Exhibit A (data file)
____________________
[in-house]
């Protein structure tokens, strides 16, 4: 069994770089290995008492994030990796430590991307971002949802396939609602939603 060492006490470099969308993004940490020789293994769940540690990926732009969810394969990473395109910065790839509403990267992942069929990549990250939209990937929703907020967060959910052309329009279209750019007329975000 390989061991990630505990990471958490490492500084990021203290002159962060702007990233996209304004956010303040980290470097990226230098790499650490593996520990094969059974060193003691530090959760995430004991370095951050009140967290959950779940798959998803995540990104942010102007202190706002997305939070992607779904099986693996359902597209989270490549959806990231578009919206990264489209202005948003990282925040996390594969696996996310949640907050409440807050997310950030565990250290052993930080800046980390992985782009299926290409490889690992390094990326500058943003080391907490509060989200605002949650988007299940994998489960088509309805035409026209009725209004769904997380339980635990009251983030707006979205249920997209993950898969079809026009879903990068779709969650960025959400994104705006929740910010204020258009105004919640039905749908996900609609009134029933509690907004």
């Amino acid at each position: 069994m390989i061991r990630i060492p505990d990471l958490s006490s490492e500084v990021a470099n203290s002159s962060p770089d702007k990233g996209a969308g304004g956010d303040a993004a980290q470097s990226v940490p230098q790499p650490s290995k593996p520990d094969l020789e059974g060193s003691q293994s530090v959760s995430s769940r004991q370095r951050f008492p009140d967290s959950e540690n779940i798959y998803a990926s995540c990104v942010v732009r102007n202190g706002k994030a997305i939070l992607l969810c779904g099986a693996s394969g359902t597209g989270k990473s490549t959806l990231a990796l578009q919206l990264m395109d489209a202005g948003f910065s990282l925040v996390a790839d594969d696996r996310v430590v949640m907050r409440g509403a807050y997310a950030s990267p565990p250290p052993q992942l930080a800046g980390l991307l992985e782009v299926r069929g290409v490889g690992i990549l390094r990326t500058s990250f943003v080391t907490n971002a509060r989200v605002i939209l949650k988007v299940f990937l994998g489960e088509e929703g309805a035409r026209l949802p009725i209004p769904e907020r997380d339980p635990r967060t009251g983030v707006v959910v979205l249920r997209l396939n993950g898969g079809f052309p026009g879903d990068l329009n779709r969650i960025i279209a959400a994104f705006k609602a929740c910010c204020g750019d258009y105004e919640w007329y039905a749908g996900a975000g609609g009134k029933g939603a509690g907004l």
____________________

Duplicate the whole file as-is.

[in-house]
């Protein structure tokens, strides 16, 4: 069994770089290995008492994030990796430590991307971002949802396939609602939603 060492006490470099969308993004940490020789293994769940540690990926732009969810394969990473395109910065790839509403990267992942069929990549990250939209990937929703907020967060959910052309329009279209750019007329975000 390989061991990630505990990471958490490492500084990021203290002159962060702007990233996209304004956010303040980290470097990226230098790499650490593996520990094969059974060193003691530090959760995430004991370095951050009140967290959950779940798959998803995540990104942010102007202190706002997305939070992607779904099986693996359902597209989270490549959806990231578009919206990264489209202005948003990282925040996390594969696996996310949640907050409440807050997310950030565990250290052993930080800046980390992985782009299926290409490889690992390094990326500058943003080391907490509060989200605002949650988007299940994998489960088509309805035409026209009725209004769904997380339980635990009251983030707006979205249920997209993950898969079809026009879903990068779709969650960025959400994104705006929740910010204020258009105004919640039905749908996900609609009134029933509690907004």
């Amino acid at each position: 069994m390989i061991r990630i060492p505990d990471l958490s006490s490492e500084v990021a470099n203290s002159s962060p770089d702007k990233g996209a969308g304004g956010d303040a993004a980290q470097s990226v940490p230098q790499p650490s290995k593996p520990d094969l020789e059974g060193s003691q293994s530090v959760s995430s769940r004991q370095r951050f008492p009140d967290s959950e540690n779940i798959y998803a990926s995540c990104v942010v732009r102007n202190g706002k994030a997305i939070l992607l969810c779904g099986a693996s394969g359902t597209g989270k990473s490549t959806l990231a990796l578009q919206l990264m395109d489209a202005g948003f910065s990282l925040v996390a790839d594969d696996r996310v430590v949640m907050r409440g509403a807050y997310a950030s990267p565990p250290p052993q992942l930080a800046g980390l991307l992985e782009v299926r069929g290409v490889g690992i990549l390094r990326t500058s990250f943003v080391t907490n971002a509060r989200v605002i939209l949650k988007v299940f990937l994998g489960e088509e929703g309805a035409r026209l949802p009725i209004p769904e907020r997380d339980p635990r967060t009251g983030v707006v959910v979205l249920r997209l396939n993950g898969g079809f052309p026009g879903d990068l329009n779709r969650i960025i279209a959400a994104f705006k609602a929740c910010c204020g750019d258009y105004e919640w007329y039905a749908g996900a975000g609609g009134k029933g939603a509690g907004l």